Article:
In 1865, Ft. Piute was described by a visitor as "a Godforsaken place--the meanest I ever saw for a military station." It's doubtful that many who visit this tiny, lonely Army post in southeastern California today would disagree. It makes the post where Lt. John Dunbar (Kevin Costner) was dispatched in the movie "Dances With Wolves" look accommodating by comparison.
Ft. Piute still seems stuck in the middle of nowhere. It's on the eastern edge of the 1.5-million-acre East Mojave National Scenic Area, east of Lanfair Valley. The ruins of the fort, along with pretty Piute Valley and Piute Creek, add up to an intriguing, way-off-the-beaten-path tour for the adventurous.
Ft. Piute, at the southern end of the Piute Mountains, was established to provide a military presence in the desert, and to protect pioneer travelers on their westward journeys.
As was the case in much of the West, Indians resisted the intrusion of settlers on tribal lands. There were frequent attacks on westbound settlers and mail wagons traveling the route from Prescott, Ariz., to Los Angeles. Conditions at the outpost were intolerable for many soldiers stationed at Ft. Piute. Desertion was a regular occurrence, and the outpost was officially staffed by just 18 men of Company D, 9th Infantry Division, in 1867-68.
Today, the small, primitive installation lies in ruins. Its thick rock-and-mortar walls have been weathered and crumbled to a height of just two or three feet. The stone outlines of the original buildings delineate three connecting rooms that served as tiny living quarters, corral and cookhouse.
The hike along Piute Creek is of more than military interest. The only perennial stream in the East Mojave National Scenic Area, Piute Creek is an oasis-like area where cottonwoods, willows and sedges flourish. Bighorn sheep frequently visit this watering site, as do a large number of birds. (This is a fragile ecosystem, not a recreation area. Visitors should treat the creek gently.)
The hike explores Piute Creek and gorge, and gives visitors a chance to walk a portion of the historic Mojave Road. Following the Mojave Road Trail, as it's called, lets hikers walk back in time and get a glimpse of the hardships faced by early pioneers.
There are a number of good trails in the East Mojave National Scenic Area for the first-time visitor. The Ft. Piute area is not one of them, though, because the roads and paths are unsigned and sometimes hard to follow.
Experienced hikers and repeat visitors, however, will thoroughly enjoy their exploration of Ft. Piute.
It's strongly recommended that hikers contact the California Desert Information Center in Barstow and pick up a couple of good maps and the latest road and trail information before heading out to the remote reaches of the East Mojave National Scenic Area.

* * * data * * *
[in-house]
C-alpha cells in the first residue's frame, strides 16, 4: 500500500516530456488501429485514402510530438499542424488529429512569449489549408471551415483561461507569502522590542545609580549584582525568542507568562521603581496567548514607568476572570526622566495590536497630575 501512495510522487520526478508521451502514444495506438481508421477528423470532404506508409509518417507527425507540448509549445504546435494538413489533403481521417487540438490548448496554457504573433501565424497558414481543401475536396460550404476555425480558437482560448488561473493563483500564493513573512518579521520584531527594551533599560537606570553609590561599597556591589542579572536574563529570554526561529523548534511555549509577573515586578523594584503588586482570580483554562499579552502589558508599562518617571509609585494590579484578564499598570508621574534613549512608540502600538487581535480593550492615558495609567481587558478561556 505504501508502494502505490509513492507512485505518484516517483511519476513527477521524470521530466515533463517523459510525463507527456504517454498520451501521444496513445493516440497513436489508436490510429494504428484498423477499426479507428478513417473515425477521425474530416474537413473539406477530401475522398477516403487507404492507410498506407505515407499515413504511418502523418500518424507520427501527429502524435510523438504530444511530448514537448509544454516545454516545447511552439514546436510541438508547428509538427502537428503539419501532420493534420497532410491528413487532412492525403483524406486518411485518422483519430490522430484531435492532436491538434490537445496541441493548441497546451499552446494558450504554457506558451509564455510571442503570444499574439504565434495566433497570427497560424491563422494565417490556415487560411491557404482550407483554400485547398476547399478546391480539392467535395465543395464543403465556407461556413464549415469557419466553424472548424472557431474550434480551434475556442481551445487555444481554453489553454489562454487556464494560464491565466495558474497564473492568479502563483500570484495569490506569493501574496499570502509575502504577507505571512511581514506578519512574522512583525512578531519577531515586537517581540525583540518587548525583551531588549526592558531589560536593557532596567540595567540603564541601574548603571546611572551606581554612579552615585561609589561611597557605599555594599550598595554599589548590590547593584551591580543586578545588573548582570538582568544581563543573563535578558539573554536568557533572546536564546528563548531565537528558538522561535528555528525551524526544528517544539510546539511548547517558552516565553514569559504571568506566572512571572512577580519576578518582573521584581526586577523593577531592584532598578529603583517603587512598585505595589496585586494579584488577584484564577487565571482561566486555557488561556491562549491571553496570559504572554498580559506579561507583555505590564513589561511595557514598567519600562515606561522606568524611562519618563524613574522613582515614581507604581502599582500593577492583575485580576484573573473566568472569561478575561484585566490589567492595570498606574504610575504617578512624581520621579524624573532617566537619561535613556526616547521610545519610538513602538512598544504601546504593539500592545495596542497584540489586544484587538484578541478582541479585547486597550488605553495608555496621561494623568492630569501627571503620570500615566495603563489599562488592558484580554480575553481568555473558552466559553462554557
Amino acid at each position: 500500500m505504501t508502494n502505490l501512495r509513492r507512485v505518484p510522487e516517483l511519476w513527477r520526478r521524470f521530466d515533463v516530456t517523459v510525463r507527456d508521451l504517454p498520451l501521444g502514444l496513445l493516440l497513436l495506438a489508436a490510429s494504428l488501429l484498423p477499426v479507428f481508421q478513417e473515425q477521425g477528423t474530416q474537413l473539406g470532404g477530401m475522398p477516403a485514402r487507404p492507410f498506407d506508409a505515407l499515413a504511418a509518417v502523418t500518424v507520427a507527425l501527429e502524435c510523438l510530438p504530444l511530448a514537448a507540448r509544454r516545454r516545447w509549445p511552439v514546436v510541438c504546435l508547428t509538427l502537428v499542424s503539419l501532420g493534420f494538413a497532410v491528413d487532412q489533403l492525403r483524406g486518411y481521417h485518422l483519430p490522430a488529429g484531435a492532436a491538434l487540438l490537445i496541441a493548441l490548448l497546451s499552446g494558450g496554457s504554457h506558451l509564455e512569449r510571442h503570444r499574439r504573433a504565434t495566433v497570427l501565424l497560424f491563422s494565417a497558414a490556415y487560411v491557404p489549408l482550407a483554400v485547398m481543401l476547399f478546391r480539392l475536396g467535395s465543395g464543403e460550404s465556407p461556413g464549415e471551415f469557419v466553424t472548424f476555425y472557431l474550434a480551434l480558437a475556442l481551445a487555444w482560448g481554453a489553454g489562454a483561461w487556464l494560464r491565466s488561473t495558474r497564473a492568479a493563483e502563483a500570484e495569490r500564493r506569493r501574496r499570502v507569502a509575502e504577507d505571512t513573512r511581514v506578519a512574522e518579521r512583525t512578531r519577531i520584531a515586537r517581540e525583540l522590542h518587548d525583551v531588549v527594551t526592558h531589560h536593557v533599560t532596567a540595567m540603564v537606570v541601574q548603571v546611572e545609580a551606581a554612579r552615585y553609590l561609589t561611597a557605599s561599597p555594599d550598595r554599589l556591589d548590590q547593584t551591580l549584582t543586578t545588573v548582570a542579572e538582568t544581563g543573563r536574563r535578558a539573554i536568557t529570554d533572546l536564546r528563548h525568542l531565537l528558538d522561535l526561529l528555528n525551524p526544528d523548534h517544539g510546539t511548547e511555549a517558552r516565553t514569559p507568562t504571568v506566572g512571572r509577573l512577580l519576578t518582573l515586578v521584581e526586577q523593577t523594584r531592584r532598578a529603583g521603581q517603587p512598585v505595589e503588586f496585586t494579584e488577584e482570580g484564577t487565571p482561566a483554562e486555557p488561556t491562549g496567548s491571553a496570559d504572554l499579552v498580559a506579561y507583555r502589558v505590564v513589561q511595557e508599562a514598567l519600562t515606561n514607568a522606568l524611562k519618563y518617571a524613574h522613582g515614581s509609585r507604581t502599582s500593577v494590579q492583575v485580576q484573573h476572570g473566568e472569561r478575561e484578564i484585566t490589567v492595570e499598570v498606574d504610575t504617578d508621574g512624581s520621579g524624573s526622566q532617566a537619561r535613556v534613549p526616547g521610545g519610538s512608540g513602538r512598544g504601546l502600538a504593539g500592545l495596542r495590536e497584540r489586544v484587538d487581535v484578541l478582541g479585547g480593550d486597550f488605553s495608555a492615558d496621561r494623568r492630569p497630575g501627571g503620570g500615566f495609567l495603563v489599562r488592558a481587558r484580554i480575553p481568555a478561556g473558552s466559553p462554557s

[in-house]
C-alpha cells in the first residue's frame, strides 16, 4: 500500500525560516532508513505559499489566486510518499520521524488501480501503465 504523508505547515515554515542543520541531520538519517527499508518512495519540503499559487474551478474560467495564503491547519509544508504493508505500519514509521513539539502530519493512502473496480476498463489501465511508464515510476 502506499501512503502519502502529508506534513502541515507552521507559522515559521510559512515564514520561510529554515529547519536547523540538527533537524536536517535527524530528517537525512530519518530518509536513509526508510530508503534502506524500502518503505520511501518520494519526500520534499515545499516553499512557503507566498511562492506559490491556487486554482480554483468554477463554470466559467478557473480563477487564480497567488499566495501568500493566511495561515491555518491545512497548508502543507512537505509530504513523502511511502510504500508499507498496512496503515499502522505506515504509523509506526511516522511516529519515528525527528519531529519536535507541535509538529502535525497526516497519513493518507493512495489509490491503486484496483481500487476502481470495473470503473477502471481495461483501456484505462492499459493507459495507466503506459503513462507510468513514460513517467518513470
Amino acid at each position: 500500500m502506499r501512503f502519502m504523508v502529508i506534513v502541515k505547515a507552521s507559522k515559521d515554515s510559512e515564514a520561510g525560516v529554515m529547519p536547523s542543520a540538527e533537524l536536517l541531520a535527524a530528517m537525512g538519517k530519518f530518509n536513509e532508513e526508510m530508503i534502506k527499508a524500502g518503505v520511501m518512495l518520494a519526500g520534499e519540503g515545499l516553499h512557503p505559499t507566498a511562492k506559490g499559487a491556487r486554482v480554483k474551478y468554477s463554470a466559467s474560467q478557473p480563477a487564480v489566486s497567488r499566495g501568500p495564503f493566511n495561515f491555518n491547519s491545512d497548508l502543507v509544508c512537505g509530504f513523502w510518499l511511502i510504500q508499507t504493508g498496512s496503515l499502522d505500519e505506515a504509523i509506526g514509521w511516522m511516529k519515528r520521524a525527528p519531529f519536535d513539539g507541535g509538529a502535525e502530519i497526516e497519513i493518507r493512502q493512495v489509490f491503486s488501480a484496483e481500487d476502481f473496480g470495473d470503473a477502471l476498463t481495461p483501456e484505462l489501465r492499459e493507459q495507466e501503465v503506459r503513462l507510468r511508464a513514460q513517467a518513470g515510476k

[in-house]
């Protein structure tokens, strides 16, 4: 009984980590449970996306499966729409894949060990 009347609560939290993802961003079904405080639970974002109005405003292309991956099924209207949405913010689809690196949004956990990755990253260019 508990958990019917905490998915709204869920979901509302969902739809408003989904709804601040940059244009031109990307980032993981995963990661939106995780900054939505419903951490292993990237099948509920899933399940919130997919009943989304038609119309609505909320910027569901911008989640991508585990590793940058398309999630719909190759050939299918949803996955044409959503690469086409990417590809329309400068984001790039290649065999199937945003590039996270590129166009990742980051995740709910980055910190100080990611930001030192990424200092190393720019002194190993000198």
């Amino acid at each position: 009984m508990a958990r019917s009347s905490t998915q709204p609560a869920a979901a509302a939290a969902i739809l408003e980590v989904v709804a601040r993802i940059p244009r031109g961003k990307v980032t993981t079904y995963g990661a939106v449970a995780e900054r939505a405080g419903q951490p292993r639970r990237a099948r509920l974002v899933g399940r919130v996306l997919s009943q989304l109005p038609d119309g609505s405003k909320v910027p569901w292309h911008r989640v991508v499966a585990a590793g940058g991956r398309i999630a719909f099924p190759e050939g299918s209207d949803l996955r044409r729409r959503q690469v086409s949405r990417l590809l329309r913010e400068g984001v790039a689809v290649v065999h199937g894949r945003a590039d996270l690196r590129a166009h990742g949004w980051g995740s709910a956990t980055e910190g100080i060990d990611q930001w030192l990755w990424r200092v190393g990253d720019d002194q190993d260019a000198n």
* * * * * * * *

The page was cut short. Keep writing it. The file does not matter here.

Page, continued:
Weekdays, the Needles office of the U.S. Bureau of Land Management is also a good bet for information.
Directions to trail head: Head west on Interstate 40 and take the turnoff for the road leading to the hamlet of Goffs. Pass through Goffs and drive about 16 miles along Lanfair Road to a point about 100 feet beyond its junction with Cedar Canyon Road.
Turn right (east) on a road that goes by four names: Cedar Canyon Road, the utility road, Cable Road, Pole and Road. The latter three names arise from the fact that the road follows a buried telephone cable.
Drive east, staying right at a junction 3.7 miles out and sticking with the cable road about six more miles to another junction where there's a cattle guard. Turn left before the cattle guard on another dirt road and proceed a mile to a corral and the unsigned trail head.
The hike: From the corral, head almost due south toward a gate, about half a mile from the start, that lets you through a fence and onto the old Mojave Road. (Don't forget to close the gate.) Now you begin climbing Piute Hill. From atop the hill, catch your breath and admire the view of Table Mountain directly to the west and Castle Peaks to the north. One look at the road gives you some idea of the hardships experienced by pioneers who passed this way 130 years ago.
Piute Hill was said to be among the most feared obstacles of the Westward crossing. In 1867, Brig. Gen. James F. Rusling described the ordeal of crossing the hills as "the worst climb I encountered in my entire tour across the continent."
Hikers can still see the deep ruts carved in the rock by the heavy wagons. On the way to the fort, you'll pass along loose, sandy trail near Piute Creek, where there's nice picnicking. (Note: The water in the creek is not safe to drink.)
About half a mile from the fort, you'll cross the creek. The Mojave Road narrows. Look sharply for the Piute Canyon Trail coming in from the west; this will be your optional return route. Continue on a slight descent to the fort.